number eight: amy’s first week of school

I promised to write about Amy’s first week of school. I’ve been putting it off partly because of time and partly because I haven’t felt like writing about it. But I feel I should get it down.

First off, she was sick for the first two days. Quite sick. So she missed her first day, which was an hour orientation with a small number of classmates, and she missed her second day, which was her first whole day. Then we had a weekend, and Monday morning rolled around, her actual first day.

So to give some context, this is a girl who has been super excited to start kindergarten. She talked about it enthusiastically throughout summer and she left daycare in July and didn’t really talk about missing it (granted, she was on vacation with me and her brother, so perhaps not surprising). This is also a girl who is emotional and wears here emotions on her sleeve.

I was expecting some tears on her first day, and there were some. She bravely went in to the school, though, and when I picked her up she was very happy. I’m not sure I expected tears on the second day. I guess I wouldn’t have been surprised. But I can honestly say that I did not expect tears on day 15, or 16…or day 22. But here we are, and there are still tears. Well, to be accurate, according to Greg, there were no tears this morning, just a sad face, but Amy insists she cried. So yes, more than four weeks of tears.

We’ve talked about it, and she’s very clear on the fact that she feels very sad saying good bye. And she does. She even cried at daycare sometimes. But it was easier on me then, because I could hand her directly into a caregiver’s arms (which we did), and she got a good cuddle, and 30 seconds later she was ready to roll. At school, while her teacher has been amazing, and holds her hand going into the school, it’s not quite the same. It’s not familiar (for me or her) and it’s not as intimate an environment. There are almost 500 kids at that school. There were 16 at her daycare!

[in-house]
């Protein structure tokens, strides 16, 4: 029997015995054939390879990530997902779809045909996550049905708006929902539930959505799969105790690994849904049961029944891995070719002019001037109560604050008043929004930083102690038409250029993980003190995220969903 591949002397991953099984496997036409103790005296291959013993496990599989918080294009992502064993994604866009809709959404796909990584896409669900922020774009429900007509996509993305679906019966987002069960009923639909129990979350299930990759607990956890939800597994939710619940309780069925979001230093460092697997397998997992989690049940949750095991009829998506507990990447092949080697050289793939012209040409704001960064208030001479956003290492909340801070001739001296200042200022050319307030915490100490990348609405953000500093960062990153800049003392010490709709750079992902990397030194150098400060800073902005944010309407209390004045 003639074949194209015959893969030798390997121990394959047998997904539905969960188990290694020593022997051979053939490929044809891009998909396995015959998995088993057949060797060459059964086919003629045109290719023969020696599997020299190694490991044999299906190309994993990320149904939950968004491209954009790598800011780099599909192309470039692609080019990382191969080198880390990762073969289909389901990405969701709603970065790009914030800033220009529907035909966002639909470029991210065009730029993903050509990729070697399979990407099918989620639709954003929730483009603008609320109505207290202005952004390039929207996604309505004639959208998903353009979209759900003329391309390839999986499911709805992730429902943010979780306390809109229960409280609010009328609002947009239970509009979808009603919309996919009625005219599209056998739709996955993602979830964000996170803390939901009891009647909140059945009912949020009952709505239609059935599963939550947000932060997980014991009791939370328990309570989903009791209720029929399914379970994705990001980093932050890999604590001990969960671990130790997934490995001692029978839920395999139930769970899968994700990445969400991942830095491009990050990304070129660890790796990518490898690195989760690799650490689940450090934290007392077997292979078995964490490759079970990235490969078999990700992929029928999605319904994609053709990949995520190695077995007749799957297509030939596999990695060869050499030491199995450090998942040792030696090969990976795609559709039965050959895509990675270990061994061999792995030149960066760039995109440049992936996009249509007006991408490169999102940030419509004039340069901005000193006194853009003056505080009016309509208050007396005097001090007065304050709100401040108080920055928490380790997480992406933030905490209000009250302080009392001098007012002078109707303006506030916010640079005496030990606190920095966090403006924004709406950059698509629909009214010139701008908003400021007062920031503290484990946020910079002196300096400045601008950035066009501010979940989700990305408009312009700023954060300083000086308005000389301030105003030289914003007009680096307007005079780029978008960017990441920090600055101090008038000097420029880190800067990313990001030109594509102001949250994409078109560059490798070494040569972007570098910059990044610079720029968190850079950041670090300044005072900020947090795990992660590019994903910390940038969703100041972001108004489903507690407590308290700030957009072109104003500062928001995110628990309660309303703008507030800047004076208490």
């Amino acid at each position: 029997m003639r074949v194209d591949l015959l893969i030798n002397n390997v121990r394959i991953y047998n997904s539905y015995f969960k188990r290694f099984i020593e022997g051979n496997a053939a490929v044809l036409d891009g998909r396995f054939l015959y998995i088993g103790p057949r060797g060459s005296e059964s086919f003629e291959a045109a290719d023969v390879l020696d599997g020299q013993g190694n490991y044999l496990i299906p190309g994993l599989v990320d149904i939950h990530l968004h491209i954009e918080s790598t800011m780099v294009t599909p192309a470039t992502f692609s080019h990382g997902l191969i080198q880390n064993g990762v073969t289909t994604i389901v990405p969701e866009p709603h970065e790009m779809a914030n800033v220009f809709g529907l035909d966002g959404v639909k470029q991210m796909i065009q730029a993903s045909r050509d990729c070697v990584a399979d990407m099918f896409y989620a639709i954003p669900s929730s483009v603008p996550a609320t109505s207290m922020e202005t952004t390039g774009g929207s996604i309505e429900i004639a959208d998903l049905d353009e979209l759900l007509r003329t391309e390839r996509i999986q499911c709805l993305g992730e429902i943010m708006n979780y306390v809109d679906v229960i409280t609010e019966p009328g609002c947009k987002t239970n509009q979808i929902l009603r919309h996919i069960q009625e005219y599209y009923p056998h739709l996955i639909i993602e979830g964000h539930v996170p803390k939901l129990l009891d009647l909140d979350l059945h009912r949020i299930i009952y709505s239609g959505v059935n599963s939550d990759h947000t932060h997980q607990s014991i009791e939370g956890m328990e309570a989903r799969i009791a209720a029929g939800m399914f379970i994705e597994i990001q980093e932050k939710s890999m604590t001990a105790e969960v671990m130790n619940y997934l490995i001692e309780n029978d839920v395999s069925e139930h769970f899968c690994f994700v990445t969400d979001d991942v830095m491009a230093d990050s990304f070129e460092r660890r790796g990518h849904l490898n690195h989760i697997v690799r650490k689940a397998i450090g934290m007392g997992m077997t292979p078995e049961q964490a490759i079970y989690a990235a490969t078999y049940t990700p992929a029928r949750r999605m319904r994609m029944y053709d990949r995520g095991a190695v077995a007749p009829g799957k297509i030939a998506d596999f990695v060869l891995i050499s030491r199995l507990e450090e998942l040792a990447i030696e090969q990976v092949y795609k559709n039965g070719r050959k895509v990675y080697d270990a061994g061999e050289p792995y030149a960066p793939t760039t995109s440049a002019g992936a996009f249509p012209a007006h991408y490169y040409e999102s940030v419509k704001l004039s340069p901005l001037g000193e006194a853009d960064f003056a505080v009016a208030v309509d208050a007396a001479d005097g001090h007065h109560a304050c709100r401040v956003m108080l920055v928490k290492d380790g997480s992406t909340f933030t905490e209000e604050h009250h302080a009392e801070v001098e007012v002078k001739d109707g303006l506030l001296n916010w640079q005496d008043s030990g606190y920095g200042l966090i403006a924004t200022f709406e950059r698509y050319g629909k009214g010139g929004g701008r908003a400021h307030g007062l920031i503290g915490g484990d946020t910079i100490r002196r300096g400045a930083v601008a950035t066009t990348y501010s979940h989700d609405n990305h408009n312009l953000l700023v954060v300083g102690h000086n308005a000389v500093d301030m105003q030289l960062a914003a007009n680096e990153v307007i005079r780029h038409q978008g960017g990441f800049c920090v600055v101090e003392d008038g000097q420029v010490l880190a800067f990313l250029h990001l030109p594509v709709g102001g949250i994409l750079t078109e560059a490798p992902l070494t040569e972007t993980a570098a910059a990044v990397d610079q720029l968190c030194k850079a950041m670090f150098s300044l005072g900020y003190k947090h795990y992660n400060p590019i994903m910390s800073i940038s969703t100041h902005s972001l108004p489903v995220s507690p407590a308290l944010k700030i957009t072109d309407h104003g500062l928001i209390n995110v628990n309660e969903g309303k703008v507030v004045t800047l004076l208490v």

So you’ll notice that “me” cropped up in the previous paragraph. I recognize this is a me issue. SHE is fine after drop off (according to her teacher and to the EA who is in the class some times). SHE is happy when I pick her up, and often does not want to leave after school care. She tells me all the good things about school (her teacher, some of the kids, recess, etc.) and all the not-so-good things about school. The only thing in the latter list is saying good bye. (As an aside, I am pretty sure we’ve heard more about kindergarten from her in one month than we did from Elliot all year.)

After a particularly bad drop off last week, where there was a substitute and I left her in the classroom, hearing her crying for me as I walked down the hall, Greg and I decided that he would do as many drop offs as possible. Amy is still upset when Greg does it, but perhaps not as much, and it doesn’t affect him as much as me. I think he can reassure himself that she’s fine. I can at a theoretical level, but not at an emotional level. That bad drop off had me crying uncontrollably, once I got back to the privacy of my car. Things have been better, mostly because of the Greg plan, but I did take her to school yesterday and we both survived.